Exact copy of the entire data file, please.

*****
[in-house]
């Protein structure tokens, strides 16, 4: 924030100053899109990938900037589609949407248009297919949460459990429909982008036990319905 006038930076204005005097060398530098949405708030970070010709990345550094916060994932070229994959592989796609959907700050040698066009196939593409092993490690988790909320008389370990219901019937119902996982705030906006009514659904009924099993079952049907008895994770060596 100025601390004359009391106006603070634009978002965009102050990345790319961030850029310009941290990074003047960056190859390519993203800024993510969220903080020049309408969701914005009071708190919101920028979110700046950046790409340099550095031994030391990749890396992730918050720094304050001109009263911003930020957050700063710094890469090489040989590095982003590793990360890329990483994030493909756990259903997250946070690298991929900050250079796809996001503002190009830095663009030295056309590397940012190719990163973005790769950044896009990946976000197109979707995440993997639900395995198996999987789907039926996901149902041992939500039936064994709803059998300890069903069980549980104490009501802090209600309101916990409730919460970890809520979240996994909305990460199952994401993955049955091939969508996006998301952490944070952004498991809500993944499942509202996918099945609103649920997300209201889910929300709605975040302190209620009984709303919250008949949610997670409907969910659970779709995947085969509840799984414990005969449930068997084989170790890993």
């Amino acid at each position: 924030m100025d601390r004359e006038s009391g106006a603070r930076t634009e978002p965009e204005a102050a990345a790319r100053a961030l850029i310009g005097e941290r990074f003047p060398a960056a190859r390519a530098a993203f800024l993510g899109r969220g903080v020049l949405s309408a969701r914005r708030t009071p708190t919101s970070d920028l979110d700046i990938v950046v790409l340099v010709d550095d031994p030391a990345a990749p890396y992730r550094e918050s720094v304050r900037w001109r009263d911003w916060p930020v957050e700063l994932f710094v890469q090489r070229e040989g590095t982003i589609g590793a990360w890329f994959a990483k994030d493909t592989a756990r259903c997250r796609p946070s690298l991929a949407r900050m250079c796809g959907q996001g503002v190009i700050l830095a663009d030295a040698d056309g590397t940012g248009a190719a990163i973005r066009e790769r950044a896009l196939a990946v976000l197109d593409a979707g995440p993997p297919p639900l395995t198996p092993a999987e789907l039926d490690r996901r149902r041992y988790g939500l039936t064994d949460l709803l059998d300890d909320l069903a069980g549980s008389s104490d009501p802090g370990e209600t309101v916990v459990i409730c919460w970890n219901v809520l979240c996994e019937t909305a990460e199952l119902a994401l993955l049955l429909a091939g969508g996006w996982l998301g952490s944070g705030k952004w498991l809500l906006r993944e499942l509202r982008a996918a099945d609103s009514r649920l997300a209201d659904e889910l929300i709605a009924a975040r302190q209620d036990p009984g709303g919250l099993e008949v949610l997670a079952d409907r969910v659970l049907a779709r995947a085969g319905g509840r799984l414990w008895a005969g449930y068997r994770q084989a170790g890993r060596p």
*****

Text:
[in-house]
């Protein structure tokens, strides 16, 4: 924030100053899109990938900037589609949407248009297919949460459990429909982008036990319905 006038930076204005005097060398530098949405708030970070010709990345550094916060994932070229994959592989796609959907700050040698066009196939593409092993490690988790909320008389370990219901019937119902996982705030906006009514659904009924099993079952049907008895994770060596 100025601390004359009391106006603070634009978002965009102050990345790319961030850029310009941290990074003047960056190859390519993203800024993510969220903080020049309408969701914005009071708190919101920028979110700046950046790409340099550095031994030391990749890396992730918050720094304050001109009263911003930020957050700063710094890469090489040989590095982003590793990360890329990483994030493909756990259903997250946070690298991929900050250079796809996001503002190009830095663009030295056309590397940012190719990163973005790769950044896009990946976000197109979707995440993997639900395995198996999987789907039926996901149902041992939500039936064994709803059998300890069903069980549980104490009501802090209600309101916990409730919460970890809520979240996994909305990460199952994401993955049955091939969508996006998301952490944070952004498991809500993944499942509202996918099945609103649920997300209201889910929300709605975040302190209620009984709303919250008949949610997670409907969910659970779709995947085969509840799984414990005969449930068997084989170790890993």
């Amino acid at each position: 924030m100025d601390r004359e006038s009391g106006a603070r930076t634009e978002p965009e204005a102050a990345a790319r100053a961030l850029i310009g005097e941290r990074f003047p060398a960056a190859r390519a530098a993203f800024l993510g899109r969220g903080v020049l949405s309408a969701r914005r708030t009071p708190t919101s970070d920028l979110d700046i990938v950046v790409l340099v010709d550095d031994p030391a990345a990749p890396y992730r550094e918050s720094v304050r900037w001109r009263d911003w916060p930020v957050e700063l994932f710094v890469q090489r070229e040989g590095t982003i589609g590793a990360w890329f994959a990483k994030d493909t592989a756990r259903c997250r796609p946070s690298l991929a949407r900050m250079c796809g959907q996001g503002v190009i700050l830095a663009d030295a040698d056309g590397t940012g248009a190719a990163i973005r066009e790769r950044a896009l196939a990946v976000l197109d593409a979707g995440p993997p297919p639900l395995t198996p092993a999987e789907l039926d490690r996901r149902r041992y988790g939500l039936t064994d949460l709803l059998d300890d909320l069903a069980g549980s008389s104490d009501p802090g370990e209600t309101v916990v459990i409730c919460w970890n219901v809520l979240c996994e019937t909305a990460e199952l119902a994401l993955l049955l429909a091939g969508g996006w996982l998301g952490s944070g705030k952004w498991l809500l906006r993944e499942l509202r982008a996918a099945d609103s009514r649920l997300a209201d659904e889910l929300i709605a009924a975040r302190q209620d036990p009984g709303g919250l099993e008949v949610l997670a079952d409907r969910v659970l049907a779709r995947a085969g319905g509840r799984l414990w008895a005969g449930y068997r994770q084989a170790g890993r060596p």